To whoever cares in Klal Yisrael, I last wrote you around Rosh Hashanah/Sukkos time. And, sadly I have to pen you again to share my feelings on the same topic. I am still single. I still don’t have my own home. In fact, I haven’t had a date in months.
But my greatest heartbreak and worry now is Pesach looming ahead. I don’t have a place to go!
My anxiety is at an all-time high. I haven’t received one invitation. I try to tell myself it’s not because people don’t care, but because they all have their own families and likely no room. I — and other singles — am not on anyone’s radar now, as people are overwhelmed with what this time of year entails.
I can’t stay home again with all the marrieds piling in, expecting a vacation on my cheshbon. It’s too difficult to watch their growing families. The dynamics are complicated.
During the year I am positive and upbeat. I try hard to maintain my pride and composure. I work hard, I volunteer, I keep myself active and productive, but with Pesach coming, I feel helplessly depressed and at a loss to explain my existence. I wish there was a Pesach program for singles, but not one where we are lumped into a group sitting at a Seder alone. One where Rabbis or families would be assigned to sit with us to give us a boost, to make us feel normal and a part of Yom Tov.
Similarly, I wish I was invited by a caring family who truly wanted to have me.
I once gathered the courage to invite myself to someone. That person responded, “If you want to come, we can probably find a spot and put a mattress for you on the floor.” At age 36, I did not feel that to be dignified, and I politely declined.
Should I put an ad in the paper looking for a Pesach invitation? That feels degrading. But it’s not only for me. I represent many friends, fellow older singles, roommates and colleagues.
We are all in a similar predicament. Yes, many of us can seemingly go home, but many of us cannot. Something has to change. In the ideal picture, the change would be all of us getting married and this problem would be solved by default.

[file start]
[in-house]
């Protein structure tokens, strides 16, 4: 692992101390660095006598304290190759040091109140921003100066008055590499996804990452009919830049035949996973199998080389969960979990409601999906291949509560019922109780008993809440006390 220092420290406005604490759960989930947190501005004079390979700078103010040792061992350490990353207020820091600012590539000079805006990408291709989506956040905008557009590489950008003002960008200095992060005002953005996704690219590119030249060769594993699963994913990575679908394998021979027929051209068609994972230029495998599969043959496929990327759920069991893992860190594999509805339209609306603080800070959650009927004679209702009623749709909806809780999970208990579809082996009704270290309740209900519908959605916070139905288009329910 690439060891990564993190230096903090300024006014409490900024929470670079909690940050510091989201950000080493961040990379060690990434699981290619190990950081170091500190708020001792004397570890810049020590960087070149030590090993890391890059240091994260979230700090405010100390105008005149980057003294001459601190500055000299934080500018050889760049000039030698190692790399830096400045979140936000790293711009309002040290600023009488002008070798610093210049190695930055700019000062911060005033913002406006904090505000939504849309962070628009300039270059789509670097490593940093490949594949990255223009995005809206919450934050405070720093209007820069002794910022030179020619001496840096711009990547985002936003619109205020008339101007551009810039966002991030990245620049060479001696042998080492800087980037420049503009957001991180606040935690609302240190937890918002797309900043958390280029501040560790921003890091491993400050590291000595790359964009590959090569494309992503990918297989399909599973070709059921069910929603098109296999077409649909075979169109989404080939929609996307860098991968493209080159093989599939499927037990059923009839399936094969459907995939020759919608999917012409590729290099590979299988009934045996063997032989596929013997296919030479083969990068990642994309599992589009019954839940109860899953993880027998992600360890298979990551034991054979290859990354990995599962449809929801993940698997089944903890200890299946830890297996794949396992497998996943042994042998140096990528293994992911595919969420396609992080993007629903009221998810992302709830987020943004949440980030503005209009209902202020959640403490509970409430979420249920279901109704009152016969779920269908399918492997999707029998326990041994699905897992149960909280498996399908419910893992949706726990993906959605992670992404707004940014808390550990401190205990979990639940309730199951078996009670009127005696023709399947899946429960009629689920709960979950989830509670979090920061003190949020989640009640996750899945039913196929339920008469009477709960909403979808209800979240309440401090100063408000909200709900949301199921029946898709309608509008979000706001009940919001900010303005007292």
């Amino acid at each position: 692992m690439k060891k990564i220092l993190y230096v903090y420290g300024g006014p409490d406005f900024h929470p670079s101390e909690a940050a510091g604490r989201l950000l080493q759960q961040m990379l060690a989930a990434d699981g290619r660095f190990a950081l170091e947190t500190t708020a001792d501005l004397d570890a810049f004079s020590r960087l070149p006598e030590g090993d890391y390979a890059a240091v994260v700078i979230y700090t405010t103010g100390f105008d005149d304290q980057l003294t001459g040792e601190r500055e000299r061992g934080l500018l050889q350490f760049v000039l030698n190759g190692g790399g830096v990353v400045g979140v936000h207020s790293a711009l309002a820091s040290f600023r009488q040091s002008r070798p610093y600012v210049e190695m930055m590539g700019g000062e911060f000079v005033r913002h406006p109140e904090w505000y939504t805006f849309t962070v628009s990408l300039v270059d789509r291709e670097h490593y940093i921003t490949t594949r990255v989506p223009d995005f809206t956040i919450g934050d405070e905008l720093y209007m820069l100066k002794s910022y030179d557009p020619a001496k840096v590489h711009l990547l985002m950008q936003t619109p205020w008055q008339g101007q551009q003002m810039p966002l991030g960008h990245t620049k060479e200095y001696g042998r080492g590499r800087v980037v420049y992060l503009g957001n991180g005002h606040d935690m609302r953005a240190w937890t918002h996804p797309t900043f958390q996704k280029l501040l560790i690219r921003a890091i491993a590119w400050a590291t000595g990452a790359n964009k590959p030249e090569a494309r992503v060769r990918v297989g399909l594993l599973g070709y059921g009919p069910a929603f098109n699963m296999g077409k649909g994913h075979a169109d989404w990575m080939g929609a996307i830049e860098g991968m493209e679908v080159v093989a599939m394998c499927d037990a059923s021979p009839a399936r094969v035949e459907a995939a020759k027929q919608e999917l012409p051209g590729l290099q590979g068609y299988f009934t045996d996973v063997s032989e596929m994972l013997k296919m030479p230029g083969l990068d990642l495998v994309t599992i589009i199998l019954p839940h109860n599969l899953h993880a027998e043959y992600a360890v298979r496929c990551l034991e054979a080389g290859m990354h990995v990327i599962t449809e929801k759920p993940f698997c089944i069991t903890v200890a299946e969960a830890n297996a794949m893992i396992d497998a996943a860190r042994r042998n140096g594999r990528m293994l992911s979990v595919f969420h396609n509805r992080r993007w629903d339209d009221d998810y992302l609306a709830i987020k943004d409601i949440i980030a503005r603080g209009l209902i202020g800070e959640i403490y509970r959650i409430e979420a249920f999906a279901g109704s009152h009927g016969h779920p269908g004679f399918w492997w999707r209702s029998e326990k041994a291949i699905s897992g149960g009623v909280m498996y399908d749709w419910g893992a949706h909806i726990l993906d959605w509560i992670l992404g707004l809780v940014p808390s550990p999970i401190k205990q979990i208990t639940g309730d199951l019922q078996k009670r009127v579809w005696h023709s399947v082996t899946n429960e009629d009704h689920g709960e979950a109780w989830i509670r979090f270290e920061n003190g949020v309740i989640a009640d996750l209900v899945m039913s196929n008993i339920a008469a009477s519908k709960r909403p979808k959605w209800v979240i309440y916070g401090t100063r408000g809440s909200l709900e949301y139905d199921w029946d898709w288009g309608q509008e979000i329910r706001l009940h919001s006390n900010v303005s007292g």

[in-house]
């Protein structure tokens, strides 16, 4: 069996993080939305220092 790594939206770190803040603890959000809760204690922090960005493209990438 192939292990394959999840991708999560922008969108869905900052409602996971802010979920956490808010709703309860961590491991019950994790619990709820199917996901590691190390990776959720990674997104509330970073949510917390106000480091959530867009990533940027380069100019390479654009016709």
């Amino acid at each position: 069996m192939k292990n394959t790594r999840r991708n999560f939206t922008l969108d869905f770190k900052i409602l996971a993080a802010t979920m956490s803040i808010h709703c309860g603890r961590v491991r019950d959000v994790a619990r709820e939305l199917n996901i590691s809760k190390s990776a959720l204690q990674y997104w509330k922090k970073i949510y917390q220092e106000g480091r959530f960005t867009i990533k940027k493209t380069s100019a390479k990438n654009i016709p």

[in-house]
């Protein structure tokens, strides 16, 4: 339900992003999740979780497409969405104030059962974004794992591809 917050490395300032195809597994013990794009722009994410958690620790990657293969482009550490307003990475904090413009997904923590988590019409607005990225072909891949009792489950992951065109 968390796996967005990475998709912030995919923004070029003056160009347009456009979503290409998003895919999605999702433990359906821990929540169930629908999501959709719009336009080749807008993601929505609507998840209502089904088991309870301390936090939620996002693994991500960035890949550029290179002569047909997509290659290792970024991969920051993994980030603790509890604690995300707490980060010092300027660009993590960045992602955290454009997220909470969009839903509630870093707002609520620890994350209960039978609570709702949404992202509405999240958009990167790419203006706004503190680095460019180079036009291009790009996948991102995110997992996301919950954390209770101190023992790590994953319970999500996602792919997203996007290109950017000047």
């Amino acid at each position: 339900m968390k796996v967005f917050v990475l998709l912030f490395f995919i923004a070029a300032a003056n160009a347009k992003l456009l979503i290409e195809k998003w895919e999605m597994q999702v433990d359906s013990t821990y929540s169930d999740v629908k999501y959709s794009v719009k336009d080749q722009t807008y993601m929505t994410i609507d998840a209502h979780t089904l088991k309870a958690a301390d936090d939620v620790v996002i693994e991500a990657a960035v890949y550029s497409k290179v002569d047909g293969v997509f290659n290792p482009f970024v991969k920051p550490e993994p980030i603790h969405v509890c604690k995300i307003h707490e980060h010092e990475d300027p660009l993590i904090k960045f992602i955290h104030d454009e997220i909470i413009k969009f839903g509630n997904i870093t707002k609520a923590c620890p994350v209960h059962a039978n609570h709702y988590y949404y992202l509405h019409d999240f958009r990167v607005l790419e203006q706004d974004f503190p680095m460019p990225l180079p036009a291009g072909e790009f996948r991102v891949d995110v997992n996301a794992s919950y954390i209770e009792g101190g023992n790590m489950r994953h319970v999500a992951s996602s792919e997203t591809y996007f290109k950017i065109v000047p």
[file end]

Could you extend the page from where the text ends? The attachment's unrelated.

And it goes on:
But the reality is, we are experiencing a terrible machlah of singlehood. Many hundreds of us. And one glimmer of hope is feeling cared for by our fellow Jews.
I wrote similarly at Rosh Hashanah time, hoping that my words would pierce some hearts. I hoped my pleas would generate more Shabbos invitations. More awareness. More compassion.
The response has been minimal.
No blame. No anger. Just once again a gentle reminder to all those out there:
Think of us, remember us. Please don’t feel content sitting at your family Seder without guests — specifically older singles.
You can’t imagine what it’s like to be single so many years and not have our own families and home. We desperately yearn to polish our own ke’arah. To revel in the joy of our children reciting Mah Nishtanah. We want to make our own heirloom Pesach recipes. And Chol Hamoed we want to finally enjoy, and not go to work just to kill time.
But right now, Pesach is a few weeks away. So — Please Invite us. Please extend us a genuine heart.
May our suffering come to an end as Pesach heralds the Geulah Sheleimah.
Thank you for once again hearing my heartfelt cries.
A Dignified Daughter, NY